How to effectively define and validate AI/ML Use Cases

You may wonder why?

In theory, it should be simple to come up with an idea, gather feedback and prototype to get a demo and validate the concept.

However, in reality, the majority of data science and machine learning professionals fail at every step of the process and as a result deliver solutions that rarely achieve production stage or post launch and are of no value whatsoever (do not increase productivity, revenue or simply do not entertain).

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How to effectively define and validate AI/ML Use Cases
Otho  Hagenes

Otho Hagenes

1619511840

Making Sales More Efficient: Lead Qualification Using AI

If you were to ask any organization today, you would learn that they are all becoming reliant on Artificial Intelligence Solutions and using AI to digitally transform in order to bring their organizations into the new age. AI is no longer a new concept, instead, with the technological advancements that are being made in the realm of AI, it has become a much-needed business facet.

AI has become easier to use and implement than ever before, and every business is applying AI solutions to their processes. Organizations have begun to base their digital transformation strategies around AI and the way in which they conduct their business. One of these business processes that AI has helped transform is lead qualifications.

#ai-solutions-development #artificial-intelligence #future-of-artificial-intellige #ai #ai-applications #ai-trends #future-of-ai #ai-revolution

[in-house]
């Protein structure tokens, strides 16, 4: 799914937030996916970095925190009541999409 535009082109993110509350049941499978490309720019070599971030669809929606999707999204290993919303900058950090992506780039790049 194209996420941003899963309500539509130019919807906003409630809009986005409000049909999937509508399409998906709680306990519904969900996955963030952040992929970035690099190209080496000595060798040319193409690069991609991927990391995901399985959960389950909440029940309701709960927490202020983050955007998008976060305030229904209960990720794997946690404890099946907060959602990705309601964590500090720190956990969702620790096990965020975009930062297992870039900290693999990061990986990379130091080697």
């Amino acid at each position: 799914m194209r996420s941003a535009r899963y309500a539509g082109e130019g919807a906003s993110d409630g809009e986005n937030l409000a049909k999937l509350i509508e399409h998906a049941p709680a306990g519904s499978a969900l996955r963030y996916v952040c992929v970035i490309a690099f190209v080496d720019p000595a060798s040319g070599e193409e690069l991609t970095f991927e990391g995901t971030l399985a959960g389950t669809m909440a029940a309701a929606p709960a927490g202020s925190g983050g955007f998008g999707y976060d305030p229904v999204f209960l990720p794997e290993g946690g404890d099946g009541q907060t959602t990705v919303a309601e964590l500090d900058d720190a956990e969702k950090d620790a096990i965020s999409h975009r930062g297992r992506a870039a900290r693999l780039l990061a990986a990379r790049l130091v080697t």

Hertha  Walsh

Hertha Walsh

1602709200

Learning AI/ML: The Hard Way

The Wave and the Curve

Data science, Artificial Intelligence (AI), and Machine Learning (ML), since last five to six years these phrases have made their places in Gartner’s hype cycle curve. Gradually they have crossed the peak and moving toward the plateau. The curve also has few related terms such as Deep Neural Network, Cognitive AutoML etc. This shows that, there is an emerging technology trend around AI/ML which is going to prevail over the software industry during the coming years. Few of their predecessors such as Business Intelligence, Data Mining and Data Warehousing were there even before these years.

Finding the Crystal Ball in the Jungle

Prediction and forecasting being my favorite topics, I started finding a way to get into this world of data and algorithms back in early 2019. Another driving force for me to learn AI/ML was my fascination on neural networks that was haunting me since I started learning about computer science. I collected few books, learned some python skills to dive into the crystal ball.